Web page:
How private firms have cashed in on the climate of fear since 9/11
The amount of money involved in this is truly disturbing as it is guaranteed to breed corruption and lead to all of us being less safe. I wouldn’t be a bit surprised if someone followed the paper and discovered that a portion of the same money is fed back into the islamophobic anti-Muslim hate industry that keeps people terrified far out of proportion to the actual threat. It’s a highly lucrative industry that needs fear to survive & grow.
I realize that the carnival atmosphere of the upcoming 2012 elections will likely be a huge distraction for the next 14 months, and we definitely need to be cognizant and remain on guard of the threat posed by far right-wing elements who would undermine our Constitution, but I hope that we can focus on this other matter as well.
It’s my understanding that LGF was originally all about the real threat of violent, radical Islam. The likelihood that that the danger could actually be increased due to corporate interests, government, and the military forming a national security industrial complex that feeds on fear & conflict is frightening. And when I think about companies like Xe that have ties to the Christian right, then look at the potential GOP presidential candidates, it seems all the more urgent.
An all-out East vs. West holy war would be very profitable for certain people, wouldn’t it? View the connections, follow the paper, see where the money leads. Who is pulling the strings? Now is not the time to hunker down in fear, willing to give up anything & everything to be kept safe from some phantasmagorical bogeyman we’ve been convinced is going to come slithering out of the closet or crawling out from under the bed to strangle us as we sleep if we don’t do such-and-such or elect so-and-so.
We’re grown-ups, for God’s sake—how about we start acting the part so future generations can be proud of us the way we’re proud of those who fought to keep us safe and made the world a better place for us? If we’re exceptional as Americans, it’s not because being so is some sort of birthright, but because members of each generation earned it through their ability to adapt, integrate, and evolve as they struggled forward in spite of all their imperfections, fears & misgivings.
I’d really rather not go down in history as: “Oh, them? Yeah, they used to be called the Baby Boomers, and they had every advantage. Unfortunately, it made them soft & whiny instead of strong & grateful. We try to avoid bringing them up, but when we must, we just refer to them as Generation Wussy McPee-pants. //
Note: Added emphasis is mine.
Charles Smith always enjoyed visiting US troops aboard. Though a civilian, he had worked for the army for decades, helping to run logistical operations from the Rock Island arsenal near Davenport, Iowa.
He helped keep troops supplied, and on trips to Iraq made a point of sitting down with soldiers in mess halls. “I would always ask them: what are we doing for you?” Smith told the Guardian.
Smith eventually got oversight of a multibillion-dollar contract the military had struck with private firm KBR, then part of the Halliburton empire, to supply US soldiers in Iraq. But, by 2004, he noticed problems: KBR could not account for a staggering $1bn (£620m) of spending.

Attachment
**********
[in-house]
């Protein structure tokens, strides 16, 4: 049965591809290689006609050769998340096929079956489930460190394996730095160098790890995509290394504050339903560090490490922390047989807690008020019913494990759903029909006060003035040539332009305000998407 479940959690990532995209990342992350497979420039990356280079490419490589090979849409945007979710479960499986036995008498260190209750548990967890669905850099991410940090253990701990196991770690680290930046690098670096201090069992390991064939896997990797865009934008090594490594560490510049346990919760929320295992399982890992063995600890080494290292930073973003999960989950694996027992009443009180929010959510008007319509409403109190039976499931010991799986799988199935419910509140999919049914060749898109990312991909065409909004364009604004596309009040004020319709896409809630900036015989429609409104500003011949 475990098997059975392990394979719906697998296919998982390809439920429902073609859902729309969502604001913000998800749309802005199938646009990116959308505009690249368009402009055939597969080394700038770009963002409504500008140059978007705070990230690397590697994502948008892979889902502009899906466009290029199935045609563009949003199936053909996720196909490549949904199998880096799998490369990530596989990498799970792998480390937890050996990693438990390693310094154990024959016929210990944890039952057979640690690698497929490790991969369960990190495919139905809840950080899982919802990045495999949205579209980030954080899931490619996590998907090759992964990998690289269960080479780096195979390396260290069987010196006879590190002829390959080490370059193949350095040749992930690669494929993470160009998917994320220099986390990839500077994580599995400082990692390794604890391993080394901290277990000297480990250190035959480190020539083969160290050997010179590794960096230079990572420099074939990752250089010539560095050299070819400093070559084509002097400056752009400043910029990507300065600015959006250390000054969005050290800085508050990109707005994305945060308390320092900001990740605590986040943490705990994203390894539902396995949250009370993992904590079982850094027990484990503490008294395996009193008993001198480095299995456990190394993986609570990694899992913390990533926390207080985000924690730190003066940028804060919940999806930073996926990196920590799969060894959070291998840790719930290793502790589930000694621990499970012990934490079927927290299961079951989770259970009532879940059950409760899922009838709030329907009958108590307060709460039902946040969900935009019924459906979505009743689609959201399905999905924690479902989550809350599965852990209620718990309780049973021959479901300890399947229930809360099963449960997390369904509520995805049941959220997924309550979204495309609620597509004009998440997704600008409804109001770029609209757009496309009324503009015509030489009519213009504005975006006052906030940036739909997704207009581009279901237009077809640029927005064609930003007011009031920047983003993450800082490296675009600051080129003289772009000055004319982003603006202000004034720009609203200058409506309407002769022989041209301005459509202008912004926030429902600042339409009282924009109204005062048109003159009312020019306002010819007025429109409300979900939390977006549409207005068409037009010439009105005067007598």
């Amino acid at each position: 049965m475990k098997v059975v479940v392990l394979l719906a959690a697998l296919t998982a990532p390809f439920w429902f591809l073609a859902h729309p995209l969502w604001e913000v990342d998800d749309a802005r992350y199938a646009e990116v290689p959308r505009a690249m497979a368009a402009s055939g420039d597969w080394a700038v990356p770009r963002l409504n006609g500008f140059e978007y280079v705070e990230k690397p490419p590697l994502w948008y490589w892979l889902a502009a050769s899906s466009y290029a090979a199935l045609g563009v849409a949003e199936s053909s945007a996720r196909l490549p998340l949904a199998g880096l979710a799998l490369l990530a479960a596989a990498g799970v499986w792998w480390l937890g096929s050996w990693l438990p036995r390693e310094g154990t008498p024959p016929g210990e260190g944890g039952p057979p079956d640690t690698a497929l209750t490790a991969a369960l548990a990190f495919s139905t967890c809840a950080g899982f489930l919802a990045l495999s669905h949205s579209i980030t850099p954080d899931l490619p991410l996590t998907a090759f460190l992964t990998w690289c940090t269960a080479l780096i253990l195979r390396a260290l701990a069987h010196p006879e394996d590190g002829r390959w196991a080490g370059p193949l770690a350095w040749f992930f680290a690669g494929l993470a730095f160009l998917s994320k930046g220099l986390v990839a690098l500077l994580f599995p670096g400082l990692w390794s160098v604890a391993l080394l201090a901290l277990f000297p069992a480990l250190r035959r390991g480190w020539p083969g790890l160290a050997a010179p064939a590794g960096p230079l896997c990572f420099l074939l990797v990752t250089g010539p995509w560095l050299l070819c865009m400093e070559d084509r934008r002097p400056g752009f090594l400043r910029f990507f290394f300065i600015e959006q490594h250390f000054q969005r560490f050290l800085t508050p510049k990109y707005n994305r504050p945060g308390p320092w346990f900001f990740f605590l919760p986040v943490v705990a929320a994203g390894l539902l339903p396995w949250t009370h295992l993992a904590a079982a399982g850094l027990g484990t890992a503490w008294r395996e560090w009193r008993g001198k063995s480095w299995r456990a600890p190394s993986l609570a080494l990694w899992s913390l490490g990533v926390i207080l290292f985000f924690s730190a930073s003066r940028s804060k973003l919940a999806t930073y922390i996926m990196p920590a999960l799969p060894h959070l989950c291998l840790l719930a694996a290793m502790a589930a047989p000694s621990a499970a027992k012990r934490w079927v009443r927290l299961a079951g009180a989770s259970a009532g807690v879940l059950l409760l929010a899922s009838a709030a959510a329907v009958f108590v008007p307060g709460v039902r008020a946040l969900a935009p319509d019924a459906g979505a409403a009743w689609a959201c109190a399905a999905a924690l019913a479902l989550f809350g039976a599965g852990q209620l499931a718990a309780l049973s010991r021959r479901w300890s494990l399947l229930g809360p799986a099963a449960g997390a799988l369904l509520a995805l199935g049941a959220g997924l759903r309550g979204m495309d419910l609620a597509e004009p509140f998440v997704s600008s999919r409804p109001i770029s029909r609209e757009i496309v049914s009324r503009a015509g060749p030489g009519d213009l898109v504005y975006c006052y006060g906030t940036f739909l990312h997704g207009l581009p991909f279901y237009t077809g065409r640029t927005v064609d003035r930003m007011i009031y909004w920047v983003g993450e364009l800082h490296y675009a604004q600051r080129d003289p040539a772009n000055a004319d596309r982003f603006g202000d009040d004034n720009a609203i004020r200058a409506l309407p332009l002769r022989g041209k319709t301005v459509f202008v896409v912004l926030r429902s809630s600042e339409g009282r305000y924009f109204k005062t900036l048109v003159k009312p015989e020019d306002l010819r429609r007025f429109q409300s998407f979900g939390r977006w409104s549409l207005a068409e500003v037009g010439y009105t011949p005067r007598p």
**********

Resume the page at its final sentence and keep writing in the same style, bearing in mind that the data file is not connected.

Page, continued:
So Smith took a stand. He made sure a letter was hand-delivered to KBR officials, telling them that some future payments would be blocked. According to Smith, one KBR official reacted by saying: “This is going to get turned around.”
A few days later, Smith was abruptly transferred. The payments he suspended were resumed. “The emphasis had shifted. It was not about the troops. It was all about taking care of KBR,” he said. Eventually, Smith left the army. When he told his story to the New York Times, the paper ran an editorial. “In the annals of Iraq war profiteering, put Charles Smith down as one of the casualties,” it wrote. [Note: Here’s the editorial from the NY Times, which the Guardian article doesn’t link to.]
What Smith had blundered into is one of the most disturbing developments of the post-9/11 world: the growth of a national security industrial complex that melds together government and big business and is fuelled by an unstoppable flow of money. It takes many forms. In the military, it has seen the explosive growth of the contracting industry with firms such as Xe, formerly known as Blackwater, or DynCorp increasingly doing the jobs of professional soldiers. In the world of intelligence, private contractors are hired to do the jobs of America’s spies. A shadowy world of domestic security has grown up, milking billions from the government and establishing a presence in every state. From border fences that don’t work to dubious airport scanners, spending has been lavished on security projects as lobbyists cash in on behalf of corporate clients.
Meanwhile, generals, government officials and intelligence chiefs flock to private industry and embark on new careers selling services back to government.
Worldwide, the ratio of contractors to US soldiers in uniform is about one-to-one. During Vietnam it was one-to-eight. It has speeded up since 9/11. “In the last 10 years, spending at the Pentagon has shifted enormously to contractors,” said Pratap Chatterjee, a fellow at the Centre for American Progress and industry expert.